Dyson doubles down on Singapore and ramps up hiring globally

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Dyson is known for its consumer gadgets such as vacuum cleaners, hair styling products and air purifiers, but it is now breaking into a new generation of products.

Recently launched devices like its 360 Vis Nav robot vacuum boast “intelligent” features, which require more software development — and the company has ramped up hiring in order to support those functions.

“We’ve really seen a ten-fold increase in our engineers working in software over the last years,” Dyson’s Chief Technology Officer John Churchill said. “We’re hunting for the greatest talent, from graduates of colleges to experienced people, to join us to pivot Dyson into more of a software world.”

The company is trying to hire another 2,000 engineers globally, according to Dyson’s director of upstream robotics, Kashyap Chandrasekar.

“Robotics and software are the largest pools of people we’re trying to hire,” he said.

The Dyson 360 Vis Nav robot vacuum is displayed at the company’s headquarters at St. James Power Station in Singapore in May 2023.

Lauren Choo | CNBC

Another Dyson device that has garnered attention, due to its futuristic look, is the Dyson Zone — headphones that double as a wearable purifier.

While the Zone has been criticized for its $999.99 price tag and bulky appearance, Churchill remained optimistic.

“With new products, we have a high selling price because there’s so much investment in terms of that technology,” he told CNBC in an interview.

“The first generation of products is really the stepping stone, in terms of the journey, and the products are going to continue to evolve.”

When asked about public health and access, Churchill said “We’ll continue to look into how we can bring the cost down to make it available to more people.”

Dyson’s global investment plan

Since its inception in 1991, founder Sir James Dyson has been set on pioneering new technology. Dyson started in the United Kingdom, before launching into Australian, European, American and Asian markets.

While Dyson faced headwinds like rising costs and chip shortages like many other consumer technology companies, the privately owned company reported £6.5 billion ($8.15 billion) in revenue for 2022, up from £6 billion the year before.

The company currently has a £2.75 billion investment plan divided across Singapore, the U.K. and the Philippines. The company already has research and development focused campuses in U.K., Malaysia and Shanghai — and is now investing £166 million in a new tech campus in Batangas, Philippines.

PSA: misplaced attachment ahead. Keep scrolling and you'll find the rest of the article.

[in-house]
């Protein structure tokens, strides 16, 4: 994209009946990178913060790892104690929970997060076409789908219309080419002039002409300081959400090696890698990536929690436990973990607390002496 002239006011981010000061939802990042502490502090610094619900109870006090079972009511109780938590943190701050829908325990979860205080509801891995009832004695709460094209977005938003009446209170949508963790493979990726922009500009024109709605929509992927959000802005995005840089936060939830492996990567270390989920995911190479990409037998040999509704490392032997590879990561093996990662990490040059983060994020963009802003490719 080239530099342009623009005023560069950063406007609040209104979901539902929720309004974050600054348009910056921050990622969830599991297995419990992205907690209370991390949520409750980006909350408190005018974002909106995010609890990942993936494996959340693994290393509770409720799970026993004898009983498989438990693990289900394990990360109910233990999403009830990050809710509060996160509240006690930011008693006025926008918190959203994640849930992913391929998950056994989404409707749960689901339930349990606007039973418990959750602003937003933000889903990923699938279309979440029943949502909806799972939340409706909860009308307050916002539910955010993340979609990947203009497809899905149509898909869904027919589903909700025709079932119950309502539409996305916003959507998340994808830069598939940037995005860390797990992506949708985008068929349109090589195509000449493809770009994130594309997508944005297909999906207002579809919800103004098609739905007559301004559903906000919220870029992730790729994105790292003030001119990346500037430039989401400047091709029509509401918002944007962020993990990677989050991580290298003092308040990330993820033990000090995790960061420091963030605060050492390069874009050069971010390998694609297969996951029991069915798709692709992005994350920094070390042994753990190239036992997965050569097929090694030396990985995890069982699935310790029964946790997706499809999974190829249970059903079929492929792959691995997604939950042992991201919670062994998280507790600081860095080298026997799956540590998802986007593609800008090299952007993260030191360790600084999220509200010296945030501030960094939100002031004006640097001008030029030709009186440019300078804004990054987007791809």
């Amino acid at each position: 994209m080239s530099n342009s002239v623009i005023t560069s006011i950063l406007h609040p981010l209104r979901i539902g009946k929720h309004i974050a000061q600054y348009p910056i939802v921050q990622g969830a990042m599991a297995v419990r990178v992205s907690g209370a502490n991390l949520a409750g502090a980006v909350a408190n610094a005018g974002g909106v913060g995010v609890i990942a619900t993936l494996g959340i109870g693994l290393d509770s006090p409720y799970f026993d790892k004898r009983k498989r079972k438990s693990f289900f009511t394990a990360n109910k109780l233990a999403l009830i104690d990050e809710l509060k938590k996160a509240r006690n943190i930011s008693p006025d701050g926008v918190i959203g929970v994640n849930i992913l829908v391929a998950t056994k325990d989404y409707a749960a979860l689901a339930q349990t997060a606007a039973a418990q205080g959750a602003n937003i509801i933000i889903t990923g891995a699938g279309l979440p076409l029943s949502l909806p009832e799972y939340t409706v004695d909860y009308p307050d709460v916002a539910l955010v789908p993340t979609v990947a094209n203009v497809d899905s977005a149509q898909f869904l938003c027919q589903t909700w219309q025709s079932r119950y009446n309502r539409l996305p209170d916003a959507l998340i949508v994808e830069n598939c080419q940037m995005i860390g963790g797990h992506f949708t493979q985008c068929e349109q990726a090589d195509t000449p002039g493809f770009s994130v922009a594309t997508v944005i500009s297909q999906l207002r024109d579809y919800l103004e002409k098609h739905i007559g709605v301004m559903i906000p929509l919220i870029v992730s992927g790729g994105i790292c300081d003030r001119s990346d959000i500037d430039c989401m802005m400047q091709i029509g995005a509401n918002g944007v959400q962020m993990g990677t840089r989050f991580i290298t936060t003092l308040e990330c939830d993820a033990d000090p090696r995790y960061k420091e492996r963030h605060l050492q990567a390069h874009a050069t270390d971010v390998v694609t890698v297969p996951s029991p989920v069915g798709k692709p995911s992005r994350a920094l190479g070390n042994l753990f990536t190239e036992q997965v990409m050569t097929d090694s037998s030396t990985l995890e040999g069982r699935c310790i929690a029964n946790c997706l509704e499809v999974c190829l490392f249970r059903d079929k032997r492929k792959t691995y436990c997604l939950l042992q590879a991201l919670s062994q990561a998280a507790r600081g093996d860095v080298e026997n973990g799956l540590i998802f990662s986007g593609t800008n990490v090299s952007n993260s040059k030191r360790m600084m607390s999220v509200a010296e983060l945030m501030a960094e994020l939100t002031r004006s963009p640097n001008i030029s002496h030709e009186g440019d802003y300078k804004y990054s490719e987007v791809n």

Dyson’s Singapore Headquarters at the St. James Power Station.

Lauren Choo | CNBC

A key part of Dyson’s global investment scheme is the 247,000-square-feet battery plant in Singapore. The company has estimated it will be up and running by 2025.

“Our new battery factory allows Dyson to have a much longer-term view because they’re supported by a very clear strategy from the government to allow us to make big investments, with the confidence that they’re going to be supported,” Churchill explained.

Singapore in focus

Dyson’s decision to build their battery plant in Singapore comes after the company relocated its global headquarters to the city-state from the U.K. The company was criticized for that 2019 decision, partly due to founder Sir James Dyson’s vocal support for Brexit.

Out of 14,000 employees globally, 1,400 are based in Singapore, including 600 engineers.

“If we’re going to have a manufacturing footprint in this part of the world, you need engineers to be closely located,” Chandrasekar said. “It does help that there’s a fair amount of government push as well in the field of robotics. There’s plenty of initiatives. There’s a lot of capable research groups. All this lends itself well to build a talent pool that can support this.”

Churchill added that Dyson sees itself as a global technology brand, rather than a purely British one.

“We want to really understand some of those cultures and diversities that will inspire us to create new ideas, to solve problems that are relevant to people in different countries.”

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